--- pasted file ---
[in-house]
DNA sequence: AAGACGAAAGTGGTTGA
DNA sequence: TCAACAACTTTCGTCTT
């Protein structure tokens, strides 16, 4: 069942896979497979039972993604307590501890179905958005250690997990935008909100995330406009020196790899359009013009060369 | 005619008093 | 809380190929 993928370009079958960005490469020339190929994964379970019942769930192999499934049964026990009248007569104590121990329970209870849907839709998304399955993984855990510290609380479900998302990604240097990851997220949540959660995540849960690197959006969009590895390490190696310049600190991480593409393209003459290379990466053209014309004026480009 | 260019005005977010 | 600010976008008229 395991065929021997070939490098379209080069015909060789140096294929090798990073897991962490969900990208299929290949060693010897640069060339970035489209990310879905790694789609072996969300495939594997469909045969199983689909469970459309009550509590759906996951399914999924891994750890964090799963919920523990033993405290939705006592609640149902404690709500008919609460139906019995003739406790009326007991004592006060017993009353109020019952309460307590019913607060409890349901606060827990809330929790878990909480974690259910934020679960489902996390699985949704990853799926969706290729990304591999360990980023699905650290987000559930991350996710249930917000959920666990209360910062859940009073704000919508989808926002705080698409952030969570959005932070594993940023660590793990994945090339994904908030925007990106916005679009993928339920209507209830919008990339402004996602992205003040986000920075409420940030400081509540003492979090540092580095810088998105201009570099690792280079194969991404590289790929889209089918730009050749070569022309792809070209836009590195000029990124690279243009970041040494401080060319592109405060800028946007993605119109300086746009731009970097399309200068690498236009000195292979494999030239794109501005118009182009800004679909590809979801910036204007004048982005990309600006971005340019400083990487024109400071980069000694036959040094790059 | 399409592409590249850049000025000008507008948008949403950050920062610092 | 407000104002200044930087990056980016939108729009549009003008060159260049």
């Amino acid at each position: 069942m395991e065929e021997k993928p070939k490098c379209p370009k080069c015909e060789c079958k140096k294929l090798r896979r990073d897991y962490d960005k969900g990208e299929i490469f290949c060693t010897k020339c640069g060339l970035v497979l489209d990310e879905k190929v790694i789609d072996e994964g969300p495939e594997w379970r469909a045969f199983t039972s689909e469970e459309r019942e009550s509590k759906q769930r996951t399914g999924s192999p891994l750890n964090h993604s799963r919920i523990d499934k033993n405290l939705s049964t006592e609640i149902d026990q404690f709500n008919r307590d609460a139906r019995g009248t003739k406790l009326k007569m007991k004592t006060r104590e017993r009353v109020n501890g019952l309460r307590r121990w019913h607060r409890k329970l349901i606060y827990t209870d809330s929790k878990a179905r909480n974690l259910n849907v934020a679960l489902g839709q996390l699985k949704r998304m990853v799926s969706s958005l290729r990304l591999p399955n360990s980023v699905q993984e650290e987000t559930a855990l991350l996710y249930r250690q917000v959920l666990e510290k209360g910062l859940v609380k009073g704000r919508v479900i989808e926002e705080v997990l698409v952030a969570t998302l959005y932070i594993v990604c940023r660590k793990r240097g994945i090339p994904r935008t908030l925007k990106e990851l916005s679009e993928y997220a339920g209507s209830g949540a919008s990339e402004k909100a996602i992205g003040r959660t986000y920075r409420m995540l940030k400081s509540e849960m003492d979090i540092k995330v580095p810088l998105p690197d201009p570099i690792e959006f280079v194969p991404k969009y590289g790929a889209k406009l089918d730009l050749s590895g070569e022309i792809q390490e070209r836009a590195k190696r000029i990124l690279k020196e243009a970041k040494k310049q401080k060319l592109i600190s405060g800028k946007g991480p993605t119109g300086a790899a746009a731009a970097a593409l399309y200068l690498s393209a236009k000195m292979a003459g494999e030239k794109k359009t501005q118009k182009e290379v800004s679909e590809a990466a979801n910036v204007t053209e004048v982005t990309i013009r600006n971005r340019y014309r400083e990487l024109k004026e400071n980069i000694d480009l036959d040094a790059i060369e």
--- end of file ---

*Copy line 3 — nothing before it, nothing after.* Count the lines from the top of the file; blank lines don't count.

DNA sequence: TCAACAACTTTCGTCTT